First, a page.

This article appeared in the April 1984 The Battalion Remembers booklet.
A Few Memories of a Civilian Soldier
After forty-four years, memories of one's service with the 1940-45 Middle East NZEF are easy enough to resurrect from the cobwebs, but I fear not so easy to record.
To lead up to a tour of duty with the 28th (Maori) Battalion.
At the beginning I marched into Narrowneck with an early formation of the 21st Auckland Battalion and during the ensuing 4 ½ years I had many postings with various units, finishing up as 2/ic of the 24th Battalion. Of all experiences in the 2NZEF I consider myself very fortunate that fate decreed I was of the thousands who fought with the 28th. My period with them remains an outstanding and proud memory.
I joined the Battalion while it was in a static position in Syria near the village of Arsal (or the soldiers interpretation being the Village of a thousand A---holes), a few miles from Baalbeck in the Beka Valley, which area is prominent in the present day Lebanon, Syrian, Palestinian, bloody fighting. My arrival, which was then my first posting to a combat unit, was one of trepidation for most of the Battalion were seasoned men fresh from the First Libyan Campaign, from whence they had arrived with ample supplies of enemy equipment of all descriptions.
Colonel Tiwi Love and Adj. Ace Wood, together with a number of old acquaintances from earlier years gave a warm welcome and were helpful in my taking up duties as the Battalion Quartermaster.
The stay in Syria was short, ending after the memorable weeks sojourn in Beirut Rest Camp where certain of our quick-witted boys soon had command of our Aussie neighbours Two-up and Crown and Anchor schools. One Australian Officer complained of his unit's monetary losses, but at the same time expressed admiration of the skill displayed by our fellows in the art of these unlawful 2NZEF games.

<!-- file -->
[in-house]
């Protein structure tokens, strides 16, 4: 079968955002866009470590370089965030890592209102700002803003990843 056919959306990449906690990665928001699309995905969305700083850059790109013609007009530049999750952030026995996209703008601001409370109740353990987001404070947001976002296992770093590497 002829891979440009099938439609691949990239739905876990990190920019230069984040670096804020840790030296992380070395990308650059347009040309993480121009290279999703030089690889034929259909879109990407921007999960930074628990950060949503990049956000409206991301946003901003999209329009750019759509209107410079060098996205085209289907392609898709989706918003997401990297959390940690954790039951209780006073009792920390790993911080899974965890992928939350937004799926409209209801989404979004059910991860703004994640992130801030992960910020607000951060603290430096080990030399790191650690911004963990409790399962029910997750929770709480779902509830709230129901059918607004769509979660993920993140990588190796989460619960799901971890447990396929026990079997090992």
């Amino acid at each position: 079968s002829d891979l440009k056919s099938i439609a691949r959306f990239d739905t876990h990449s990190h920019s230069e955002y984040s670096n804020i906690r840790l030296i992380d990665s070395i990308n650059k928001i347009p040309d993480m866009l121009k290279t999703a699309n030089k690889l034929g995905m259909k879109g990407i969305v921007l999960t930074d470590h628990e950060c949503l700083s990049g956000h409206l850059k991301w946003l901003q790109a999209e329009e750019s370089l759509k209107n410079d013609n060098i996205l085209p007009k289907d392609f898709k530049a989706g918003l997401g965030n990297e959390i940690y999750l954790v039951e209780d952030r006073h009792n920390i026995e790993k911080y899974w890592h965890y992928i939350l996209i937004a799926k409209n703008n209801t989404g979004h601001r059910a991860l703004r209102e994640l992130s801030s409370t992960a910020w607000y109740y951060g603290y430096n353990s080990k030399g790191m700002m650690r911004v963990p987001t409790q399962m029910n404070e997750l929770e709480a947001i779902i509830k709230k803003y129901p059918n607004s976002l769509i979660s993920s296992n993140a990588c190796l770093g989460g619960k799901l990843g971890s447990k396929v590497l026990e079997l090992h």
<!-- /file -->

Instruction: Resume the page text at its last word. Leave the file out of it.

On return from the Rest Camp the Battalion hurried off within a few days, once again to the Western Desert, a journey of some thousand miles. Half the Battalion moved by truck and the balance with "B" Echelon by train from Beirut, through Palestine, Egypt to Matruh - what a train journey.
When passing Acre, north of Haifa, we saw considerable stone fortifications built by the Crusaders, still in reasonable preservation after 600 odd years. I thought that here we all were in 1943, still fighting to preserve principles. At one point near the Egyptian Border the Palestinian train chief endeavoured to uncouple our two store wagons, claiming it had a hot box or some similar mechanical trouble - it took a showing of a revolver and considerable waving of arms to have the wagon recoupled. Had it not been done, it would have been most likely the last we would have seen of our reserve equipment and rations.
Most of us will remember the chaos we witnessed at Matruh. The seemingly endless procession of exhausted, hungry and disorganised English, Indian and other Allied troops streaming back from the fall of Tobruk and Rommel's determined push to gain Egypt.
The Division's movement from Matruh to Minqar Qaim - the break through from there to Kaponga Box, the disastrous Stuka attacks, the confused (to the individual soldier) movements and counter-movements, coupled with various actions during these months, to finally the formation of the El Alamein Line, and the long hot fly infested weeks there, the memorable night of the 23rd, and the heavy ensuing fighting to consolidate the break through - the long follow up past Sidi Barrani, up Hellfire Pass (Sollum), to finally our temporary rest area near Bardia, was testing to all.
As a very small cog in the div's machinery, I still marvel at the ability of our Commanders to move and plan successfully the Army's quick movements with all its supplies etc, over the thousands of miles of desert.
Historians record, the ground forces during these difficulties, energetic and confused months, were not only vital to the Middle East Campaign but high-lighted the importance of infantry.